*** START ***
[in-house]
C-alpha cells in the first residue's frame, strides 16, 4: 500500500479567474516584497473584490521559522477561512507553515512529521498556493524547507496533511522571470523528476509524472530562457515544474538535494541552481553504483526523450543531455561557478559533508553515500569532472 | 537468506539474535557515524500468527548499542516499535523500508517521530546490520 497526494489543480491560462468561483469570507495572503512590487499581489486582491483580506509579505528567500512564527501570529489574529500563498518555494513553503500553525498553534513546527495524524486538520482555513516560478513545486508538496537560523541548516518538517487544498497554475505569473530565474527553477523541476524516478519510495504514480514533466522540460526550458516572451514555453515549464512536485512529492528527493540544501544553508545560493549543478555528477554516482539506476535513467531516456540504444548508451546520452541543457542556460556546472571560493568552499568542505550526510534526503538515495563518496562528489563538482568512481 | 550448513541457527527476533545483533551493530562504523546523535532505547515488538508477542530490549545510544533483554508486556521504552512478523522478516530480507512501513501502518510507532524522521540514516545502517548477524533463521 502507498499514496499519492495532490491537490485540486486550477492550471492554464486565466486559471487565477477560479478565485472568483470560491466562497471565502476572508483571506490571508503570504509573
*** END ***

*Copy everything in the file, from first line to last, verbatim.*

[in-house]
C-alpha cells in the first residue's frame, strides 16, 4: 500500500479567474516584497473584490521559522477561512507553515512529521498556493524547507496533511522571470523528476509524472530562457515544474538535494541552481553504483526523450543531455561557478559533508553515500569532472 | 537468506539474535557515524500468527548499542516499535523500508517521530546490520 497526494489543480491560462468561483469570507495572503512590487499581489486582491483580506509579505528567500512564527501570529489574529500563498518555494513553503500553525498553534513546527495524524486538520482555513516560478513545486508538496537560523541548516518538517487544498497554475505569473530565474527553477523541476524516478519510495504514480514533466522540460526550458516572451514555453515549464512536485512529492528527493540544501544553508545560493549543478555528477554516482539506476535513467531516456540504444548508451546520452541543457542556460556546472571560493568552499568542505550526510534526503538515495563518496562528489563538482568512481 | 550448513541457527527476533545483533551493530562504523546523535532505547515488538508477542530490549545510544533483554508486556521504552512478523522478516530480507512501513501502518510507532524522521540514516545502517548477524533463521 502507498499514496499519492495532490491537490485540486486550477492550471492554464486565466486559471487565477477560479478565485472568483470560491466562497471565502476572508483571506490571508503570504509573